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Date of Award
Doctor of Philosophy (PhD)
What are the mechanisms used by animals to cope with stressful environments that inflict damage or restrict essential processes such as growth, development, and reproduction? Furthermore, how do animals cope with the variety of stresses encountered throughout life, including fluxes in heat, oxidation, and metal availability? We propose 2 possible models explaining how animals respond to the diversity of environmental stress: (1) diverse environmental stresses converge on a single type of important molecular damage. For example, heat, oxidation, and excess metals may all cause toxicity as a result of similar damage, such as protein unfolding. In this model, changing the activity of a single gene might confer broad-spectrum stress resistance by enhancing tolerance to the major form of cellular damage. (2) Animals possess specific mechanisms to cope with very specific stresses such as high zinc. For example, the individual stress high cellular zinc is dealt with in a zinc specific manner via efflux or chelation. Here I describe the discovery and characterization of 2 new genes natc-1 and nhr-33, which modulate the response of Caenorhabditis elegans to environmental stress in very different manners. NATC-1 is an N-terminal acetyltransferase that modulates resistance to a broad spectrum of stressors as a downstream effector of the insulin/IGF-1 signaling pathway. NHR-33 is a nuclear receptor that responds directly and specifically to high zinc to promote the transcription of genes that reduce high zinc toxicity. Therefore, this thesis work describes the discovery and characterization of 2 distinct molecular mechanisms used by the animal model C. elegans to cope with stress, allowing animals to efficiently grow, develop, and reproduce in variable and complex environments.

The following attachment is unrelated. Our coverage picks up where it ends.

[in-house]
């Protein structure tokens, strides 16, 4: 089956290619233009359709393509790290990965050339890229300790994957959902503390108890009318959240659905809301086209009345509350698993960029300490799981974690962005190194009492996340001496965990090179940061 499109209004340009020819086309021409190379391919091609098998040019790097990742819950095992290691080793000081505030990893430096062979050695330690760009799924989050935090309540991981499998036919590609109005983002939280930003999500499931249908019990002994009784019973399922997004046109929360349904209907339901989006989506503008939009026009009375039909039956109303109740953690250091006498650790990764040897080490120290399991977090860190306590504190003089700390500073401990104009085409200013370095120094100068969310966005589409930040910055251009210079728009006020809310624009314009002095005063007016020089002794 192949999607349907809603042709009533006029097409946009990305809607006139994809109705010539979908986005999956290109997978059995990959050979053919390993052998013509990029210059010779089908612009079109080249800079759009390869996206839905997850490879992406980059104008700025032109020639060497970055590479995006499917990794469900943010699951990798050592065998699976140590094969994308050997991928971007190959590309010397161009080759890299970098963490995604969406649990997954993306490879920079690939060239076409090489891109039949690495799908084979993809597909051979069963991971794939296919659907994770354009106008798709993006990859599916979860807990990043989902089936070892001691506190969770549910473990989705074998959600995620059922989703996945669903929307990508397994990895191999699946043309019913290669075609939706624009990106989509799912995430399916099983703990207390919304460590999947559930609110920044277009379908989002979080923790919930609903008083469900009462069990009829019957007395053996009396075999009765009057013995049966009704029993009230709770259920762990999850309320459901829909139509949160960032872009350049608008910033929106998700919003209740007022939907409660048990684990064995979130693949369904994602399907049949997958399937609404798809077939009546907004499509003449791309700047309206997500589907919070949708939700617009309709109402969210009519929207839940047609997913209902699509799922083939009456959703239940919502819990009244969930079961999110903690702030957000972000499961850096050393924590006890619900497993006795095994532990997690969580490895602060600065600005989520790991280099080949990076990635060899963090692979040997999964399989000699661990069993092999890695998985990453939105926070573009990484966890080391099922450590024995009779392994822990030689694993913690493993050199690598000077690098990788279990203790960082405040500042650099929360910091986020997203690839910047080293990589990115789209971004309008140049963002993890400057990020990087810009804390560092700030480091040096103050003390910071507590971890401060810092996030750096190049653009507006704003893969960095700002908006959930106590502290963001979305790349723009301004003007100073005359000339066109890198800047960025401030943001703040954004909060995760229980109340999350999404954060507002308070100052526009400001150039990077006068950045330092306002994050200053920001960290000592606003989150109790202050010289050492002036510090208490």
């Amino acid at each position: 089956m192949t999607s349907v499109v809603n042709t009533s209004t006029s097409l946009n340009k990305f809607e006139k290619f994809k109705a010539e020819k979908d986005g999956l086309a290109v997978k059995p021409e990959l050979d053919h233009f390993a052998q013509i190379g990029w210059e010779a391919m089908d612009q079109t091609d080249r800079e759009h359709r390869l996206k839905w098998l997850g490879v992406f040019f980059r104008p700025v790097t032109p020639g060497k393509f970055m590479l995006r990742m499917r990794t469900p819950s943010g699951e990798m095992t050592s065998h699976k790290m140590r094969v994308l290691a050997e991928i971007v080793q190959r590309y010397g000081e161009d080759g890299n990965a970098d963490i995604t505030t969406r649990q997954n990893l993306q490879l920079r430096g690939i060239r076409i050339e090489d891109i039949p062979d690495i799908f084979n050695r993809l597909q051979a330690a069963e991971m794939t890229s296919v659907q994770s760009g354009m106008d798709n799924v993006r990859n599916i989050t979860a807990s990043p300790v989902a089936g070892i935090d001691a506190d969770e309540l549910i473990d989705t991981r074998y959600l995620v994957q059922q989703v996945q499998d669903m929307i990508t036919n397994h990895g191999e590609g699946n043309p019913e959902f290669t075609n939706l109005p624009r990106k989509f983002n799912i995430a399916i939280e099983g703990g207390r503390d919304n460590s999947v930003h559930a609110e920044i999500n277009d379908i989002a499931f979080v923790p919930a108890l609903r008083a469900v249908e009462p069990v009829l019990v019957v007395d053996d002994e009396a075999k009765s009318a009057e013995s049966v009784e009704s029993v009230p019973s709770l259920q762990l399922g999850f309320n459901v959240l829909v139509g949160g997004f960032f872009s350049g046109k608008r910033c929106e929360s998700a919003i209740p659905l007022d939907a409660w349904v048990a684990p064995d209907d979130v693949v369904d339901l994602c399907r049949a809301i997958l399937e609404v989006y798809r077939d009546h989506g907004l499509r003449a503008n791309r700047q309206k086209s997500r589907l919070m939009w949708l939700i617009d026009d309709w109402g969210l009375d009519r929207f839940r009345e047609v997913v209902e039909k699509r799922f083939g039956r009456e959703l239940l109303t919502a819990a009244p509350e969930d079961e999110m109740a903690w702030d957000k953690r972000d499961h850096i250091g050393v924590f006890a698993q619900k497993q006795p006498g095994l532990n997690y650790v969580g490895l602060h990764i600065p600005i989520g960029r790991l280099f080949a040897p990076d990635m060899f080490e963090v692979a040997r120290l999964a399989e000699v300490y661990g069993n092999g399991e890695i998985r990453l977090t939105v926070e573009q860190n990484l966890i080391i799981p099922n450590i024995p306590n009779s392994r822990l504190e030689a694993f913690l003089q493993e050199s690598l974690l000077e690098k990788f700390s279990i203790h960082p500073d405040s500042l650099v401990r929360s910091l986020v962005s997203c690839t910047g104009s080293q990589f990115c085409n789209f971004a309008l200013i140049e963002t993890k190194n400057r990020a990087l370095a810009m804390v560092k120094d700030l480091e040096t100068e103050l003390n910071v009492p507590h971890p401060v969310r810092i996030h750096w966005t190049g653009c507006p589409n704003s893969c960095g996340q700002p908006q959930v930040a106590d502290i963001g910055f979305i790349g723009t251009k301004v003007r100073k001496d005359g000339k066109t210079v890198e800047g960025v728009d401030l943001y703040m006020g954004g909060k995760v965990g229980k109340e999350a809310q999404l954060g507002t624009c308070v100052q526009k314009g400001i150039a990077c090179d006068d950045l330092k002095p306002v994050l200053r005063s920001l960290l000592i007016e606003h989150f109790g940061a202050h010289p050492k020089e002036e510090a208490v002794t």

Chair and Committee
Stephen K Kornfeld
Joseph Corbo, Kristen Kroll, Timothy Schedl, James Skeath
Warnhoff, Kurt, "Mechanisms of High Zinc Tolerance, Sensing, and Homeostasis in C. elegans" (2015). Arts & Sciences Electronic Theses and Dissertations. 689.
Available for download on Sunday, December 15, 2115